In a very cool saloon — complete with swinging doors, ragtag piano, and a working bar (where you can buy a beer among Lauren Marina and Toni Barbosa’s remarkable props) — a woman with lamb’s ears as a hat sings highly unintelligible lyrics in an awkward operatic soprano. The woman next to me leaned over after five minutes and asked, “Has the scene started?” Some guests around me looked completely zoned out from the disorienting, befuddling dialogue. A few were munching away on some spicy, crunchy garbanzo-bean snacks from a bowl, while a few others started playing cards. When cues were picked up haphazardly, I swear it was like being given a tour of the nifty sets during a first rehearsal (and this was during the second weekend).

Since he worked as a courtroom translator and probably, as he says, an informal adviser to Spanish speaking Angeleños caught in the law, we have a scene where Plummer aids a Latina with a hand-held bird puppet who fights a brazen land grab with Plummer’s help, and us as the jury. An actor playing both judge and bailiff Punch-and-Judy-style screams annoyingly enough to wake the dead (well, it is Halloween-time, after all).

It’s more than fascinating to note that while Plummer identifies himself as Latino, his father was an Anglo sea captain and his mother, with sketchy connections to one Pacheco family, was born in Toronto. It is this Eugene Plummer — reinvented as Señor Don Eugenio Plummer (he’s referred to as “Genie” in some scenes) — who has tales to tell of the characters who populated Los Angeles before 1900, yet we really don’t learn much about Los Angeles or Plummer. Is this whole evening all meant to be taken con un grano de sal? Does it have to be so hopped up and surreal? It’s tough to join in a celebration of Plummer’s life at the play’s final fiesta when I’m having trouble seeing through the haze of hyperbole.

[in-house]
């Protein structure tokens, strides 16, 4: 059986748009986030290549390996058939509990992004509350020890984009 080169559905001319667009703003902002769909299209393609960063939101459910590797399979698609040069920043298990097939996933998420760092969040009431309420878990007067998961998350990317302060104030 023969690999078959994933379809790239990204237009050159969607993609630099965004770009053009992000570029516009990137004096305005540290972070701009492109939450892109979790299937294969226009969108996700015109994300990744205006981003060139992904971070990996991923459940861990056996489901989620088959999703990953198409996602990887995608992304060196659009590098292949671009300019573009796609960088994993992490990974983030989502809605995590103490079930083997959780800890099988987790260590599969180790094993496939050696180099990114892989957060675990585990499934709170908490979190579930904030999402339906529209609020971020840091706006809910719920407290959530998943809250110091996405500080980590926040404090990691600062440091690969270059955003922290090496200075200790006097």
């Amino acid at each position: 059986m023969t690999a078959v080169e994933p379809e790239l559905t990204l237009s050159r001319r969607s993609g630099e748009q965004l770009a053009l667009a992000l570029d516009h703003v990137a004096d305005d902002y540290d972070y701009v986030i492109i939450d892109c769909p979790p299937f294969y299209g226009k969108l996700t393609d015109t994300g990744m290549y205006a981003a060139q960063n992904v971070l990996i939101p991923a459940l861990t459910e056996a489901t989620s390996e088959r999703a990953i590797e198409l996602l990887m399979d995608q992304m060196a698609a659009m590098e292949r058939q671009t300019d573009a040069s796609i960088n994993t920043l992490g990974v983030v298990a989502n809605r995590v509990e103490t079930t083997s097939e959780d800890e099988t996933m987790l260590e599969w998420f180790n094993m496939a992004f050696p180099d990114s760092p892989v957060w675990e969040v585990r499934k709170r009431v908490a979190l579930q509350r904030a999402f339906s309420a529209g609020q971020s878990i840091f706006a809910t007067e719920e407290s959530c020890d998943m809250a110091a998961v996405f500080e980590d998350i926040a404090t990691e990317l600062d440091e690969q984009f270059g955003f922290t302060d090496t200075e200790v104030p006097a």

As with the very popular Wicked Lit, which has mediocre acting and storytelling at an actual mausoleum, some spectators may get a kick out of this. But theater should include great acting and writing, not just clever immersion gimmickry. Here is living proof of the myth that L.A. — as CTG Artistic Director Michael Ritchie said to tumultuous applause at the Ovation Awards ceremony — is the greatest theater town in the country.

photos by Chelsea Sutton

The ensemble is Ricky Abilez, Kawika Aguilar, Richard Azurdia, Tyler Bremmer, Magally Castellanos, McCristol Harris III, Mariux Ibarra, Amir Levi, Carene Rose Mekertichyan, Robert O’Hare, Sarah Kay Peters, Marta Portillo, Sheila of the Jungle, Tighe Skehan, Cary Thompson, and John Wuchte.

Señor Plummer’s Final Fiesta
Rogue Artists Ensemble
presented by City of West Hollywood’s Arts Division
Plummer Park, 7377 Santa Monica Blvd. in West Hollywood
Thurs–Sun at 7:30; Mon at 7:30 (Nov. 5 only; Pay What You Can)
ends on November 4, 2018 EXTENDED to November 18, 2018
for tickets, visit Rogue Artists

{ 1 comment }

Albert J November 6, 2018 at 11:42 am

I liked Señor Plummer’s Final Fiesta, although I agree that parts of it were cheesy — and it was a little too long.

Comments on this entry are closed.